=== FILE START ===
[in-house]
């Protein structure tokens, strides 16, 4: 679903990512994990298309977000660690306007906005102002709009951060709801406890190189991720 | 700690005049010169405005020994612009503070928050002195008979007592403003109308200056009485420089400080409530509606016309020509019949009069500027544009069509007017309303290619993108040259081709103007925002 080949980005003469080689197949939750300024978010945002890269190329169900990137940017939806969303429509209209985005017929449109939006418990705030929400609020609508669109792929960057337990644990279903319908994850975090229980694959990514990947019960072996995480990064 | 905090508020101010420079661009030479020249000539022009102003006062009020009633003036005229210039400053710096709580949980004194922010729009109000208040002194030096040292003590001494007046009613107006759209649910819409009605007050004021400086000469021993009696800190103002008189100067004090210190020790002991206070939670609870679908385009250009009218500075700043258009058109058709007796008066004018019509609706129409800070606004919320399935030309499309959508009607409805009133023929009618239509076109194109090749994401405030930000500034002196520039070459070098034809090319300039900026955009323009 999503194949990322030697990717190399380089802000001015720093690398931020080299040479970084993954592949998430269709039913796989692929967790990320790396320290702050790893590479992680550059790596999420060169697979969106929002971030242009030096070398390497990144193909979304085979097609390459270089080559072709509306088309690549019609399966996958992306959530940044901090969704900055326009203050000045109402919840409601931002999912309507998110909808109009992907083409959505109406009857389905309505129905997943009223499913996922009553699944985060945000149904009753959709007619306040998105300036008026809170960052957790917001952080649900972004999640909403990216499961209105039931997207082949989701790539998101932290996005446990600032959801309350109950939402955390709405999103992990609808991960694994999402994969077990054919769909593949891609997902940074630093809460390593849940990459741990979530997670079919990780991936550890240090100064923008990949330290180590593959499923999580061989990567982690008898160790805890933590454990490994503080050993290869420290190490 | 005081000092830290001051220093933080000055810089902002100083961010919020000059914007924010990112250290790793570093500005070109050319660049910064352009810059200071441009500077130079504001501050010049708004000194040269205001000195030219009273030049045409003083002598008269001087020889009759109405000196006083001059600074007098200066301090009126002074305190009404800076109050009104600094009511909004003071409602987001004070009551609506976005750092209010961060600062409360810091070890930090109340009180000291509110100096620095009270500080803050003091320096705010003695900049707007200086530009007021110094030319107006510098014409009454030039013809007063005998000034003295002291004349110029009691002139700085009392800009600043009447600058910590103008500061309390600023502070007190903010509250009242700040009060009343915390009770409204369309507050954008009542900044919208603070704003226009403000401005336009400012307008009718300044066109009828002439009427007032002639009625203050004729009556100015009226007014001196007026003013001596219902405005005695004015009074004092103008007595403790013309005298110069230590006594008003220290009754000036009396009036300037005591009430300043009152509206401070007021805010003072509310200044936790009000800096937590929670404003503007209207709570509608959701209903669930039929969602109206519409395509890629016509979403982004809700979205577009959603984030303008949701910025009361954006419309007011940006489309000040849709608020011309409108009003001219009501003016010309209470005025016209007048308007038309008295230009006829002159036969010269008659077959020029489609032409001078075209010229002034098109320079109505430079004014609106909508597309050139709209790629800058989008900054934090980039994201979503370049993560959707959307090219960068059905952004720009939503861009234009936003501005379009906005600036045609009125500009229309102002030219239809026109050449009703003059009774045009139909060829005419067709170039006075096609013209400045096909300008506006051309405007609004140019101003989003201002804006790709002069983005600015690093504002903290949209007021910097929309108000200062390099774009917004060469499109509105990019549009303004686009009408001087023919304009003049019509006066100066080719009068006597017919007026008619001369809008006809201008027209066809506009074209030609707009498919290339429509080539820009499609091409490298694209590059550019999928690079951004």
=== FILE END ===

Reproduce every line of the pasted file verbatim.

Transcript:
[in-house]
């Protein structure tokens, strides 16, 4: 679903990512994990298309977000660690306007906005102002709009951060709801406890190189991720 | 700690005049010169405005020994612009503070928050002195008979007592403003109308200056009485420089400080409530509606016309020509019949009069500027544009069509007017309303290619993108040259081709103007925002 080949980005003469080689197949939750300024978010945002890269190329169900990137940017939806969303429509209209985005017929449109939006418990705030929400609020609508669109792929960057337990644990279903319908994850975090229980694959990514990947019960072996995480990064 | 905090508020101010420079661009030479020249000539022009102003006062009020009633003036005229210039400053710096709580949980004194922010729009109000208040002194030096040292003590001494007046009613107006759209649910819409009605007050004021400086000469021993009696800190103002008189100067004090210190020790002991206070939670609870679908385009250009009218500075700043258009058109058709007796008066004018019509609706129409800070606004919320399935030309499309959508009607409805009133023929009618239509076109194109090749994401405030930000500034002196520039070459070098034809090319300039900026955009323009 999503194949990322030697990717190399380089802000001015720093690398931020080299040479970084993954592949998430269709039913796989692929967790990320790396320290702050790893590479992680550059790596999420060169697979969106929002971030242009030096070398390497990144193909979304085979097609390459270089080559072709509306088309690549019609399966996958992306959530940044901090969704900055326009203050000045109402919840409601931002999912309507998110909808109009992907083409959505109406009857389905309505129905997943009223499913996922009553699944985060945000149904009753959709007619306040998105300036008026809170960052957790917001952080649900972004999640909403990216499961209105039931997207082949989701790539998101932290996005446990600032959801309350109950939402955390709405999103992990609808991960694994999402994969077990054919769909593949891609997902940074630093809460390593849940990459741990979530997670079919990780991936550890240090100064923008990949330290180590593959499923999580061989990567982690008898160790805890933590454990490994503080050993290869420290190490 | 005081000092830290001051220093933080000055810089902002100083961010919020000059914007924010990112250290790793570093500005070109050319660049910064352009810059200071441009500077130079504001501050010049708004000194040269205001000195030219009273030049045409003083002598008269001087020889009759109405000196006083001059600074007098200066301090009126002074305190009404800076109050009104600094009511909004003071409602987001004070009551609506976005750092209010961060600062409360810091070890930090109340009180000291509110100096620095009270500080803050003091320096705010003695900049707007200086530009007021110094030319107006510098014409009454030039013809007063005998000034003295002291004349110029009691002139700085009392800009600043009447600058910590103008500061309390600023502070007190903010509250009242700040009060009343915390009770409204369309507050954008009542900044919208603070704003226009403000401005336009400012307008009718300044066109009828002439009427007032002639009625203050004729009556100015009226007014001196007026003013001596219902405005005695004015009074004092103008007595403790013309005298110069230590006594008003220290009754000036009396009036300037005591009430300043009152509206401070007021805010003072509310200044936790009000800096937590929670404003503007209207709570509608959701209903669930039929969602109206519409395509890629016509979403982004809700979205577009959603984030303008949701910025009361954006419309007011940006489309000040849709608020011309409108009003001219009501003016010309209470005025016209007048308007038309008295230009006829002159036969010269008659077959020029489609032409001078075209010229002034098109320079109505430079004014609106909508597309050139709209790629800058989008900054934090980039994201979503370049993560959707959307090219960068059905952004720009939503861009234009936003501005379009906005600036045609009125500009229309102002030219239809026109050449009703003059009774045009139909060829005419067709170039006075096609013209400045096909300008506006051309405007609004140019101003989003201002804006790709002069983005600015690093504002903290949209007021910097929309108000200062390099774009917004060469499109509105990019549009303004686009009408001087023919304009003049019509006066100066080719009068006597017919007026008619001369809008006809201008027209066809506009074209030609707009498919290339429509080539820009499609091409490298694209590059550019999928690079951004």